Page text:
Ninety minutes later (after midnight) we were closing out the top of the 4th, struggling to hold onto our 1-run lead. After the other team scored the tying run sending the game into extra innings/overtime, I began praying the Our Father. The prayer was a cross between begging for them to win and a meditation to help me remain calm. And then I choked on the words, “Forgive us our trespasses as we forgive those who trespass against us…” and I knew that we were going to lose the game. I hadn’t forgiven those mothers for their rude hateful behavior. It didn’t matter who was right or wrong, it was my responsibility to let go of that anger, that grudge. As this realization came and I struggled with the need to forgive, the other team scored their winning run and it was over.

The next day we played two easy morning games before facing another tough team. The mothers on this team, while vocal and energized, were also positive and encouraging without being hateful toward the opponents. Facing a possible elimination, I made the decision that if this was going to be my daughter’s last softball game for the season, then I was going to embrace every minute and love to watch her and her teammates play. I felt a real sense of optimism during that game.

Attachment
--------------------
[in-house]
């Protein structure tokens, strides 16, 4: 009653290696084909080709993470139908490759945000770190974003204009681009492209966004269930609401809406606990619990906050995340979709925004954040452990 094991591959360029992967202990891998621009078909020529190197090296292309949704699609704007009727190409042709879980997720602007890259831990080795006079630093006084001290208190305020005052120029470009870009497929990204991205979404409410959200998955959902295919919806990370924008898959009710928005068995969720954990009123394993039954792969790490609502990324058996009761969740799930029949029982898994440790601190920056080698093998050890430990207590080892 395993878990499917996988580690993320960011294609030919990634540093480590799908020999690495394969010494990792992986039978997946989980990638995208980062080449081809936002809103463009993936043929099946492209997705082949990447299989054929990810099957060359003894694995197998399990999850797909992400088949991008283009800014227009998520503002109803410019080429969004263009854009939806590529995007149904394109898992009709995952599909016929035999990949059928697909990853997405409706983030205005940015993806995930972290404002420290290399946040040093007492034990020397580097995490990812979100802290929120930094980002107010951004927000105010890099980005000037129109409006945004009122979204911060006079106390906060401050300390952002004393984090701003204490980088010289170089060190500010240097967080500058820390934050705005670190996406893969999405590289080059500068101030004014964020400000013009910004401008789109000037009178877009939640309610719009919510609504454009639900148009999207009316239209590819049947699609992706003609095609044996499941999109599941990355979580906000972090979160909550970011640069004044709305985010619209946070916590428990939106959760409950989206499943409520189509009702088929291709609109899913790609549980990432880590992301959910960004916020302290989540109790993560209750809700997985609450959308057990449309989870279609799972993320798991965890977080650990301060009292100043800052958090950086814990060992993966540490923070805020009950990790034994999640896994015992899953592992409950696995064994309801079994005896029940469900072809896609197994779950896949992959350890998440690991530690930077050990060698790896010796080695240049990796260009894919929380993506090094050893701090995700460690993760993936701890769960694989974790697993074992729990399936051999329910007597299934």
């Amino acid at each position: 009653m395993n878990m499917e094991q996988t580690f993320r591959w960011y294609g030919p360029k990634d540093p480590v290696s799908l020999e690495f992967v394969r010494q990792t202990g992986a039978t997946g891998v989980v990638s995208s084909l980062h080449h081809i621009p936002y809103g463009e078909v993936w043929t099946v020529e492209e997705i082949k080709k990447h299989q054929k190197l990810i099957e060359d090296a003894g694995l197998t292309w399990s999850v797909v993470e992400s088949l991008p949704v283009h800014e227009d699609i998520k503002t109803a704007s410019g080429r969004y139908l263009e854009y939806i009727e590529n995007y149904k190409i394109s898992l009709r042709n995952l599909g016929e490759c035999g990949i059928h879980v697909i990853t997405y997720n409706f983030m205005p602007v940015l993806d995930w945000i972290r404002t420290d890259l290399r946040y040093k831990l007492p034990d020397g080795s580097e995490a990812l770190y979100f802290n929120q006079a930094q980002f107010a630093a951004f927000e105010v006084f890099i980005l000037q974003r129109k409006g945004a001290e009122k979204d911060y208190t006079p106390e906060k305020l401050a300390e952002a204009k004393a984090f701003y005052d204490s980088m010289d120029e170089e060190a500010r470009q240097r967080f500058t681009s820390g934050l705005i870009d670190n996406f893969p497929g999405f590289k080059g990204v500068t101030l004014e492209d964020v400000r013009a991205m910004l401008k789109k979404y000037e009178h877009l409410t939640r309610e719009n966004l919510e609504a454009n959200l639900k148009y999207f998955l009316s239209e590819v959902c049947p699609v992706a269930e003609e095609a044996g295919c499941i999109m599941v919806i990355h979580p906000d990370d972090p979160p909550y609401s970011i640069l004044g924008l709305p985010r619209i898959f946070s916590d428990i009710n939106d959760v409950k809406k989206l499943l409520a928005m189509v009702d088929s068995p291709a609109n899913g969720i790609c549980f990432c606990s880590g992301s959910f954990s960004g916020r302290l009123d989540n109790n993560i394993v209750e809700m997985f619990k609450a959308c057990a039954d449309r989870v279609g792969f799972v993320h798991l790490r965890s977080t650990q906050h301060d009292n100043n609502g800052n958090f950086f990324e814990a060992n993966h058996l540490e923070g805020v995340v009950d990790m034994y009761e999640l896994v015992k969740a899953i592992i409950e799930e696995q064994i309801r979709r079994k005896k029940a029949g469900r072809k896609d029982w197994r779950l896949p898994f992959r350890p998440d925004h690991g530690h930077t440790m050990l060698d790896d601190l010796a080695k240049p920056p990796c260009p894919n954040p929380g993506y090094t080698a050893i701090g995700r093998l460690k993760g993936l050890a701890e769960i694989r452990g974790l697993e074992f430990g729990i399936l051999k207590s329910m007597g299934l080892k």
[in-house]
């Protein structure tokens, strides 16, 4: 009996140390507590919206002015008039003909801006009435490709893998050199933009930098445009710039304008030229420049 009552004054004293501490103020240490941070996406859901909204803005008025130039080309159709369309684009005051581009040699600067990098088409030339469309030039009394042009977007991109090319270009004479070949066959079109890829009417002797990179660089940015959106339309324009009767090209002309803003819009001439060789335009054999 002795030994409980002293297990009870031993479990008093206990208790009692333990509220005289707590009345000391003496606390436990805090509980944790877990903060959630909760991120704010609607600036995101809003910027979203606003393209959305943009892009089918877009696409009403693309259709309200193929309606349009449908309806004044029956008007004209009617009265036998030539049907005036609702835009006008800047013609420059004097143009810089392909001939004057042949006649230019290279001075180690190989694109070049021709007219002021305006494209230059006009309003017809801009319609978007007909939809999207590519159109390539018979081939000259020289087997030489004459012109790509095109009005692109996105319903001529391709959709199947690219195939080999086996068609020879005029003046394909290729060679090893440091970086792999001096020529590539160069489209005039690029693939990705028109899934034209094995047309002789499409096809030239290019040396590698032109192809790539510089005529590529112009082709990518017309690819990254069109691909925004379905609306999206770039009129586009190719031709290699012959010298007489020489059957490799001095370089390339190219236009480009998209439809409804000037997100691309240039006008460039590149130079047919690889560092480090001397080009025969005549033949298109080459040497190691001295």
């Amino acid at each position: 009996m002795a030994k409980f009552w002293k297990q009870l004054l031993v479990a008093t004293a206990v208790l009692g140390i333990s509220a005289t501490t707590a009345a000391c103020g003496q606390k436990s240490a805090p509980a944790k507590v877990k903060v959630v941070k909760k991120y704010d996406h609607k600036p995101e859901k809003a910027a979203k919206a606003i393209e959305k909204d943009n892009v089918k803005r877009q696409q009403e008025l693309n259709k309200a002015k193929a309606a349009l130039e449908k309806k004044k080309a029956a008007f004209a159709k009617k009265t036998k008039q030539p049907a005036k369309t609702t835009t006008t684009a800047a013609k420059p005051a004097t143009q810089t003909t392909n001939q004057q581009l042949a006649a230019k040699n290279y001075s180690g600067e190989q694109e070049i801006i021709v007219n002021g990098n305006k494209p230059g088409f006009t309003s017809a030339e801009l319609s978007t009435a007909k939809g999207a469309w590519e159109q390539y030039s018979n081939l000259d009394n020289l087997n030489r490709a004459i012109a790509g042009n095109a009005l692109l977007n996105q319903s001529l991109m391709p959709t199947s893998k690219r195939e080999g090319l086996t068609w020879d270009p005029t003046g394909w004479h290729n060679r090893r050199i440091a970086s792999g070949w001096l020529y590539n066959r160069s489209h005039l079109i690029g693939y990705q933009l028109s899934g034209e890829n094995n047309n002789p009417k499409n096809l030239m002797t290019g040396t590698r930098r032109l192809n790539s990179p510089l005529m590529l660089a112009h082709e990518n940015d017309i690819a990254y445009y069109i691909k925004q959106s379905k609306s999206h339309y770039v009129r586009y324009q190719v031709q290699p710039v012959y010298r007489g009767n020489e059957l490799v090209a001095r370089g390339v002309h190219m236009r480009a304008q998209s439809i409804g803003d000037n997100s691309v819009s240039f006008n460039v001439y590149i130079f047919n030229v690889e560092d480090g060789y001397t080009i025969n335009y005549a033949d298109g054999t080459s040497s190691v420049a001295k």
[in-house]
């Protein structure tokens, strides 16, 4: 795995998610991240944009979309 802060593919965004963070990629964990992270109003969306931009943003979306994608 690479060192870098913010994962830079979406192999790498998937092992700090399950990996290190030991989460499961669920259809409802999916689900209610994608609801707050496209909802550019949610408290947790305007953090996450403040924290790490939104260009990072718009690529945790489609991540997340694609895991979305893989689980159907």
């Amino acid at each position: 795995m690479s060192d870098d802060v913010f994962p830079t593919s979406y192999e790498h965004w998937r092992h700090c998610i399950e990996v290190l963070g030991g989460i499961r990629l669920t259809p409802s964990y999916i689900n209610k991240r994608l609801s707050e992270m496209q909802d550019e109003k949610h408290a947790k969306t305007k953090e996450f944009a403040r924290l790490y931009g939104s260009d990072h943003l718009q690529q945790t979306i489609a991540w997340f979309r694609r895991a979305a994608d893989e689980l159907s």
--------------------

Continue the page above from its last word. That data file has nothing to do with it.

In the bottom of the 6th we tied up the game and with our winning run on 3rd and only one out. Our batter connected with the ball, started running to first, and was thrown out as expected. What we didn’t expect was our runner on third to hesitate and then take a late lead.

The entire play unfolded in slow motion with our attention on the girl being thrown out at first, suddenly the first baseman threw the ball back to the catcher who blocked our winning run about three inches from home plate. It was a scene right out of A League of Their Own with that immediate deflated feeling realizing that once again we were going into tie-breaking extra innings.